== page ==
- The number of vacancies falls by 410,000 to 10.8 million in January
- Fewer workers voluntarily quit their jobs
- Redundancies increased, and were higher than first thought in 2022
WASHINGTON, March 8 (Reuters) – U.S. job vacancies fell less than expected in January and last month’s data was revised higher, pointing to persistently tight labor market conditions that are likely to keep the Federal Reserve on track to raise interest rates longer.
But the Labor Ministry’s monthly Job Openings and Labor Turnover Survey, or JOLTS report, on Wednesday also suggested that cracks are forming in the labor market. Redundancies increased in January and layoffs were higher than first thought in 2022. Fewer people voluntarily quit their jobs.
Nevertheless, the labor market is still strong, with 1.90 vacancies for every unemployed worker in January. Fed Chairman Jerome Powell told lawmakers on Tuesday that the U.S. central bank would likely have to raise interest rates more than expected, opening the door to a half-percentage-point increase this month to fight inflation after a recent string of strong economic data.
“The decline in job vacancies does not indicate any meaningful improvement in the balance between labor demand and labor supply from the Fed’s perspective,” said Conrad DeQuadros, senior economic adviser at Brean Capital in New York.
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Job openings, a measure of labor demand, fell by 410,000 to 10.8 million on the last day of January. Data for December was revised higher to show 11.2 million job vacancies instead of the previously reported 11.0 million. Economists polled by Reuters had predicted 10.5 million vacancies.
The report also showed that vacancies were mostly higher than originally estimated in 2022, averaging 11.2 million, an increase of 1.2 million from 2021.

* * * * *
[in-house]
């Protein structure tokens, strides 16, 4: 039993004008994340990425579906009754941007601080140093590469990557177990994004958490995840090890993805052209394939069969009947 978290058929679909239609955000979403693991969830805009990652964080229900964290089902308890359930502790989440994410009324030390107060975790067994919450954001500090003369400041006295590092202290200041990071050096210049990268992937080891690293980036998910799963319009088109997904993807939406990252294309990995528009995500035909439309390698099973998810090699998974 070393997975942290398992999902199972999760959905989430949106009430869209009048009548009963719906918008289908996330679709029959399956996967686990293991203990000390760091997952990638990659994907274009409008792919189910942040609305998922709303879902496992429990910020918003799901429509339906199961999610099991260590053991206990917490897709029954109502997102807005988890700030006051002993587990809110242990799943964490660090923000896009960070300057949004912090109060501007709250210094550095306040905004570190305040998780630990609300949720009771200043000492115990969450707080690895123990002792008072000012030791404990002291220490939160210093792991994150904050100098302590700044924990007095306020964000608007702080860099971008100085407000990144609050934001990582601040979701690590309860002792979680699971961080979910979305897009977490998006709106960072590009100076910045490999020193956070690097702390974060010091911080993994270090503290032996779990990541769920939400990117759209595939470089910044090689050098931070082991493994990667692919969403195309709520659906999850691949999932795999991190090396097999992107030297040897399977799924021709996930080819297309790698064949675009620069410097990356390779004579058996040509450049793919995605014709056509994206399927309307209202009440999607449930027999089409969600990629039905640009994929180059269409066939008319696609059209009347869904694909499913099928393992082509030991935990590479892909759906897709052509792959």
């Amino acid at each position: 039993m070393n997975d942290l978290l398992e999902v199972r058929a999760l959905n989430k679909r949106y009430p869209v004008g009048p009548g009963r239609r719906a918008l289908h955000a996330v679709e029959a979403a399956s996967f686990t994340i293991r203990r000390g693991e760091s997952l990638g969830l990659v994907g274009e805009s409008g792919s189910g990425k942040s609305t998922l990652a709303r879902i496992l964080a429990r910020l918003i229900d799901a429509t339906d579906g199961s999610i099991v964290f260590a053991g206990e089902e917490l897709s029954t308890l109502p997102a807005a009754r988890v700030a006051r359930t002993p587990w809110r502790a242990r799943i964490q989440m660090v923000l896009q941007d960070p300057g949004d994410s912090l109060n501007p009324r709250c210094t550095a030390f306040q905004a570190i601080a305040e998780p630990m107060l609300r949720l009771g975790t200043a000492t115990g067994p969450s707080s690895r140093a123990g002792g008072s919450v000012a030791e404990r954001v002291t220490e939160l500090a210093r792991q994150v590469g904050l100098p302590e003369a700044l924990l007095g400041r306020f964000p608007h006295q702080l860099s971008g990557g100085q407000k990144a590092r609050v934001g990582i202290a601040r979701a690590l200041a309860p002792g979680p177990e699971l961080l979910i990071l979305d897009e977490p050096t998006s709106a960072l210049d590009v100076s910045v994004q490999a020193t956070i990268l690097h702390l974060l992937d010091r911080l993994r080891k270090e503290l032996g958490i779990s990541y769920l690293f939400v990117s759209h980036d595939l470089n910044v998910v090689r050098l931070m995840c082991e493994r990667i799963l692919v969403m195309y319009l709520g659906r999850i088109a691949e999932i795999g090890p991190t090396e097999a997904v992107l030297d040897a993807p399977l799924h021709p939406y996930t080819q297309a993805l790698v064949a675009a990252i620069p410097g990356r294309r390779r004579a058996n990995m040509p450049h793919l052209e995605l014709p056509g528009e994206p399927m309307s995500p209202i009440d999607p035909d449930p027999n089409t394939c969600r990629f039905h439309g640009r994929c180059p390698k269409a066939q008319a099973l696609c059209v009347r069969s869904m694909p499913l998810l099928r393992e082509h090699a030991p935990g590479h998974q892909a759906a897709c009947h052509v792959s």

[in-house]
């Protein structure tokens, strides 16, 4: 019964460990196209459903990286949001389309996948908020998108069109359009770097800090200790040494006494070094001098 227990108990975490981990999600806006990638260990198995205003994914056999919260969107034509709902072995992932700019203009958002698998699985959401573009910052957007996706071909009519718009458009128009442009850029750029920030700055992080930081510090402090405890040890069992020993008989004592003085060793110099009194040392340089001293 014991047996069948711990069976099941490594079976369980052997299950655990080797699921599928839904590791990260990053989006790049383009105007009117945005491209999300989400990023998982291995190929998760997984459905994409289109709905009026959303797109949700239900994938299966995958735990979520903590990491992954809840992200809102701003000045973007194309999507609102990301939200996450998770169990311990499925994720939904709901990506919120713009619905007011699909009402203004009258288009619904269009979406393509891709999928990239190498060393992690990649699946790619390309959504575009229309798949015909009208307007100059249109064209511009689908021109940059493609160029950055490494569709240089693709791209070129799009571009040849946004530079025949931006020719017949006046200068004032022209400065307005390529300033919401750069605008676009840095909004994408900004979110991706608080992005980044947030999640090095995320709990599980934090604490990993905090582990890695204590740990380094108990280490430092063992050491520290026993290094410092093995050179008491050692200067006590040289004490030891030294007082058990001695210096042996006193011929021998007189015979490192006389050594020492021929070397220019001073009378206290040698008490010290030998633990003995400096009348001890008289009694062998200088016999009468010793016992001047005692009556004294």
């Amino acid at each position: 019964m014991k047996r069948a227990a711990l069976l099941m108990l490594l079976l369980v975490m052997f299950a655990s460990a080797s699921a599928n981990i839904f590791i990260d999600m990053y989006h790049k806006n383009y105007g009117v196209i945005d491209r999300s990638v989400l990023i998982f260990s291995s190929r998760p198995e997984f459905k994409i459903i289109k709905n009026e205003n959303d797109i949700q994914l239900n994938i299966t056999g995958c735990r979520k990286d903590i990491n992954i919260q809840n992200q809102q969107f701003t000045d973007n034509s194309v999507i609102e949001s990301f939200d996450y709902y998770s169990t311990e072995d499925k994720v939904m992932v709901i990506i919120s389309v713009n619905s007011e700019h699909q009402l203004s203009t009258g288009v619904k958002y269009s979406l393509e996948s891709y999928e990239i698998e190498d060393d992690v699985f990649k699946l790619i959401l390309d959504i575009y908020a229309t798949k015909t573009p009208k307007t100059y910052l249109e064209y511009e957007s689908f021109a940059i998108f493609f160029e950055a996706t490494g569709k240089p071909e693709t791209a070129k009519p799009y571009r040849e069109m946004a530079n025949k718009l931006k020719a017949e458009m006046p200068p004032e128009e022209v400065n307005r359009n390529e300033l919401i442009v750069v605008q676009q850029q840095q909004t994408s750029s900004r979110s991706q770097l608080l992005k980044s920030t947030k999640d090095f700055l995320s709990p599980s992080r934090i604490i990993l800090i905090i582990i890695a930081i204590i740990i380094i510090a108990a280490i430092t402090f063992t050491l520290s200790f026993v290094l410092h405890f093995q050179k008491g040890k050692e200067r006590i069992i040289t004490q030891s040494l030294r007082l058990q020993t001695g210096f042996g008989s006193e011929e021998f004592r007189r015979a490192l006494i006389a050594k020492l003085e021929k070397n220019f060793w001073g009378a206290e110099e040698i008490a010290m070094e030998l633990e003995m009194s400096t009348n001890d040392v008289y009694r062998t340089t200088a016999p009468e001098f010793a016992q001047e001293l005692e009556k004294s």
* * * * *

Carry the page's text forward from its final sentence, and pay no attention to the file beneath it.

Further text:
The decline in January, which was across all four regions, was led by construction, with 240,000 fewer vacancies. Unemployment fell by 204,000 in accommodation and catering, and fell by 100,000 in the finance and insurance industry.
Employment in the leisure and hospitality industry, which covers accommodation and food services, is still below pre-pandemic levels. This sector has been the biggest driver of job growth.
Job openings increased in transport, storage and tools as well as the production of non-durable goods.
The number of vacancies fell to a still high 6.5% from 6.8% in December. It averaged 6.8% in 2022, up from 6.4% in 2021.
Employment rose to 6.4 million from 6.3 million in December. The employment rate increased to 4.1% from December’s 4.0%. There were 77.2 million hires in 2022, a gain of 1.2 million from 2021. The hiring rate averaged 4.2% in December, down from 4.3% in 2021.
Redundancies increased by 241,000 to 1.7 million, concentrated in professional and business services. However, layoffs decreased in the federal government. They increased by 461,000 in 2022 to 17.6 million. Nevertheless, they remain low by historical standards.
About 3.9 million people quit their jobs, down 207,000 from December. The decline was mostly in professional and business services, educational services and the federal government. A record 50.6 million people quit in 2022.
“Last year’s labor market may not have been as beneficial for workers as we thought, as layoffs were revised down and layoffs were revised up,” said Nick Bunker, head of economic research at the Indeed Hiring Lab. “But by any standard, both measures showed a tight, hot labor market.”
US stocks were mixed. The dollar was little changed against a basket of currencies. Prices of US government bonds rose.
PRIVATE WAGES ARE INCREASING
The strength of the labor market was reinforced by the ADP National Employment report, which showed that private employment increased by 242,000 jobs in February after increasing by 119,000 in January. Economists had predicted that private employment rose by 200,000.
Job growth was robust in January, with the unemployment rate falling to a more than 53-1/2-year low of 3.4%. Consumer spending picked up sharply and inflation picked up in January.
The ADP report showed that hiring continues to be concentrated in the services sector, which added 190,000 jobs last month, most of them in the leisure and hospitality industries.
There were also gains in finance, education and health services, information and trade, transport and utilities. But professional and business services are losing 36,000 jobs. The goods-producing sector added 52,000 jobs, with manufacturing creating 43,000 positions. But construction wages fell by 16,000 jobs.
According to a Reuters poll of economists, non-farm payrolls are projected to have increased by 205,000 jobs last month after a gain of 517,000 in January.
Reporting by Lucia Mutikani; Editing by Chizu Nomiyama and Andrea Ricci
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